Minimally symptomatic OSA is a highly prevalent disorder, and the effects of CPAP on vascular function in these patients are unknown. This trial aimed to investigate whether CPAP improves vascular function in minimally symptomatic OSA.
In two centers taking part in the MOSAIC (Multicentre Obstructive Sleep Apnoea Interventional Cardiovascular) trial, 253 patients with minimally symptomatic OSA were randomized to 6 months of CPAP or standard care. Two hundred eight patients attended their follow-up visit within the predefined time window and had complete measurements of arterial stiffness (augmentation index [AIx]), and 64 patients had endothelial function measurements by brachial artery flow-mediated dilatation (FMD). Multivariable analyses adjusting for baseline measurements and minimization factors were performed to assess the effect of CPAP treatment on FMD (% dilatation) and AIx (% augmentation) compared with standard care.
The mean ± SD baseline oxygen desaturation index and Epworth Sleepiness Score (ESS) of the 208 patients (age 58 ± 7.3 years, 31 women) were 13.7 ± 12.8 events/h and 8.3 ± 4.2, respectively. There was no CPAP treatment effect on arterial stiffness (AIx, −1.4%; 95% CI, −3.6 to +0.9%; P = .23), but CPAP improved endothelial function (FMD, +2.1%; 95% CI, +1.0 to +3.2%; P < .0001). CPAP reduced daytime sleepiness (ESS, −2.2; 95% CI, −3.0 to −1.5; P < .0001) compared with standard care. There was a larger improvement in FMD in patients using CPAP for > 4 h/night than those who used it less (P = .013).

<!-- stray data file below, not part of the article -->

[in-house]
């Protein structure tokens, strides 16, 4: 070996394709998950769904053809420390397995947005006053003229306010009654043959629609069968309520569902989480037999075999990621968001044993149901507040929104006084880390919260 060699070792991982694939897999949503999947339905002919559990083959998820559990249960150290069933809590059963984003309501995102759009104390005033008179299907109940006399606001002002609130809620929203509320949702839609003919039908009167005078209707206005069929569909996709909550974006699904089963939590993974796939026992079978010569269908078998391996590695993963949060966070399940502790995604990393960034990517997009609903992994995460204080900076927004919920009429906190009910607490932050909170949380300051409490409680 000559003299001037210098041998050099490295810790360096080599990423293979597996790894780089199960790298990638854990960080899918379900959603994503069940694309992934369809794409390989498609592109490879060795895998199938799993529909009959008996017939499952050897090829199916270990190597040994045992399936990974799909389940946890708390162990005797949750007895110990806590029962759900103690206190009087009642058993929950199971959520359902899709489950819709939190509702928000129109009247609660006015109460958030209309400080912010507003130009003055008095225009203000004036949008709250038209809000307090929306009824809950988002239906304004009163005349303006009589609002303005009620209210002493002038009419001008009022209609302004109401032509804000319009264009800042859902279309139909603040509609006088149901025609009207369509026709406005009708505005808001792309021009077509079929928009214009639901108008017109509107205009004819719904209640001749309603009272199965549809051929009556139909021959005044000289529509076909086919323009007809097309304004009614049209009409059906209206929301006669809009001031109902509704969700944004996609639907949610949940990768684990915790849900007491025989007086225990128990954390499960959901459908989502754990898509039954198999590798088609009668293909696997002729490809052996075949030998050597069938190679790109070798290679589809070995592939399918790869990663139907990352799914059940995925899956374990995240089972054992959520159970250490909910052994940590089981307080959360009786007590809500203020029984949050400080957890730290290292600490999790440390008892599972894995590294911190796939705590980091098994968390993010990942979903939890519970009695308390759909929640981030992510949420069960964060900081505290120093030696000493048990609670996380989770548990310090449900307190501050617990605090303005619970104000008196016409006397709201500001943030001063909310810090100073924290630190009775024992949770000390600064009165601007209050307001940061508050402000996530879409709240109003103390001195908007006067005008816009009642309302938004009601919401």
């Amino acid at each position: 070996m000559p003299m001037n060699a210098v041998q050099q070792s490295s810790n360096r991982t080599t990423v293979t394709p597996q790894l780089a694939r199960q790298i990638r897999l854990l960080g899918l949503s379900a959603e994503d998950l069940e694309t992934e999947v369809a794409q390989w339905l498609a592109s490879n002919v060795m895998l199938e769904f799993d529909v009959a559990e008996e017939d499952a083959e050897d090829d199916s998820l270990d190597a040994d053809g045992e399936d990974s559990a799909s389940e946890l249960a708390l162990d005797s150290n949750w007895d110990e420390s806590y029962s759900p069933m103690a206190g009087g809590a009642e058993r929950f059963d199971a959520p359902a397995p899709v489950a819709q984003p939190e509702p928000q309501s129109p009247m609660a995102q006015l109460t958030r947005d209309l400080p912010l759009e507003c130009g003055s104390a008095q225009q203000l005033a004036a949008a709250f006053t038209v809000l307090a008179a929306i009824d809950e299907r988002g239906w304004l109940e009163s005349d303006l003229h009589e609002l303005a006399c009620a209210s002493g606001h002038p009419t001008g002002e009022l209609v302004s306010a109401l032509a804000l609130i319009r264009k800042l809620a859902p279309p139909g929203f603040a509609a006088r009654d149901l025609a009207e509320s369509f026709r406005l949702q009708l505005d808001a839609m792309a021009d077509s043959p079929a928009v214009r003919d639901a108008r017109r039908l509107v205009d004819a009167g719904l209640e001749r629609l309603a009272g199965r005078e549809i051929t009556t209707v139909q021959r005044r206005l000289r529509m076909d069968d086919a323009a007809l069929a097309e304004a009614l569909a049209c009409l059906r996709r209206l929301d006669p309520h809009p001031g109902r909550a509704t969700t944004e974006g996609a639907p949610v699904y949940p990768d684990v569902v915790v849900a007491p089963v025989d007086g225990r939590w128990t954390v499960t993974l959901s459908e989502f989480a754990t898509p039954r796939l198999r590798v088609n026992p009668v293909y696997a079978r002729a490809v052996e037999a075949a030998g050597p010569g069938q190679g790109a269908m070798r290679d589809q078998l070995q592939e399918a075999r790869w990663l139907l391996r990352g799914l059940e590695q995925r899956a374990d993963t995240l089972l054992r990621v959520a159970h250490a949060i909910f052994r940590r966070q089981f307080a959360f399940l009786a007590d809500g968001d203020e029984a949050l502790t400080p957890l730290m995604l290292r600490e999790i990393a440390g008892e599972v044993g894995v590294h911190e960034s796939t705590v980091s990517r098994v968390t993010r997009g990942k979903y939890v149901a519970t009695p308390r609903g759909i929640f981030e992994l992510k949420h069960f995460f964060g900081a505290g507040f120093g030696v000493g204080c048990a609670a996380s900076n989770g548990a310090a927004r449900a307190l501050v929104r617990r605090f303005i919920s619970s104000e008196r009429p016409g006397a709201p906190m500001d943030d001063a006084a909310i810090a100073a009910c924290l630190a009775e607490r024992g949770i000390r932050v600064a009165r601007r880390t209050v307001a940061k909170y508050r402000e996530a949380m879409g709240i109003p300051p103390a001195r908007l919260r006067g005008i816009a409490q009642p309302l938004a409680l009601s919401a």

CPAP improves endothelial function, but not arterial stiffness, in minimally symptomatic OSA. Thus, minimally symptomatic OSA may be a cardiovascular risk factor.
ISRCTN Register; No.: ISRCTN 34164388; URL: http://isrctn.org